The US Court of Appeals for the Seventh Circuit yesterday issued a ruling in defense of the lucrative red light camera program in Chicago, Illinois. Mayor Richard Daley (D) has made it clear that expansion of the existing 136 cameras, which so far have generated $110 million, is designed to increase the number of citations issued and close a gap in the 2009 budget
. The three-judge federal court panel found this to be a good reason to install cameras.
"A system of photographic evidence reduces the costs of law enforcement and increases the proportion of all traffic offenses detected; these benefits can be achieved only if the owner is held responsible," Chief Judge Frank H. Easterbrook wrote for the unanimous panel. "That the city's system raises revenue does not condemn it."
Lawyers for motorist Parveen Idris challenged Chicago's system, arguing that it violated the due process rights of vehicle owners held responsible for offenses they did not commit. The court brushed aside the concern by pointing out that the US Supreme Court has already upheld the seizure of automobiles even in cases where, "the owner may have nothing to do with the offense."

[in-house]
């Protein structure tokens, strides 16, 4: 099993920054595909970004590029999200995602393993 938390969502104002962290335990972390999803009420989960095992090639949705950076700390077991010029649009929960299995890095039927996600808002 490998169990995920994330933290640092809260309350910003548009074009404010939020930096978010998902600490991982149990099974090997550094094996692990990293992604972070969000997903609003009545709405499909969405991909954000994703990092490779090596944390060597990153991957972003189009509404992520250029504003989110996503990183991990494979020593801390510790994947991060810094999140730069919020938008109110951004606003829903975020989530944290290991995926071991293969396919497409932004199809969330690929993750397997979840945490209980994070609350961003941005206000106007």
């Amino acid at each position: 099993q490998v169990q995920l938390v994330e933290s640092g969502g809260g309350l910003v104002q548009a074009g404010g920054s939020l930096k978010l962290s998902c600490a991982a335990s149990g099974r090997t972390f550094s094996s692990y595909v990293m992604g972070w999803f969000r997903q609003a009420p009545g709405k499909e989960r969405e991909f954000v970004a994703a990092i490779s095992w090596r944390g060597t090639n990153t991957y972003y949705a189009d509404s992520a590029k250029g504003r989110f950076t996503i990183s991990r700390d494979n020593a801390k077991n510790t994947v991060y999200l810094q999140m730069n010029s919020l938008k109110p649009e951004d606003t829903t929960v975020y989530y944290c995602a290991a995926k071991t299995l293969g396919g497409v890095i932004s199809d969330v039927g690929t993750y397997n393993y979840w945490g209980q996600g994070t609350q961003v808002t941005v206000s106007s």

Likewise, the taxpayer is held responsible for the math errors of an accountant who files a tax return with mistakes. Given these results, the appeals court saw no need to provide any due process protection in red light camera cases where the fine is comparatively small.
"The interest at stake is a $90 fine for a traffic infraction, and the Supreme Court has never held that a property interest so modest is a fundamental right," Easterbrook wrote.
The court suggested that a challenge to procedures used in Chicago's administrative red light camera hearings would be better heard in state courts. The opinion cited the Minnesota Supreme Court decision that found red light cameras in violation of the state constitution
Federal Court Upholds Use of Red Light Cameras for Profit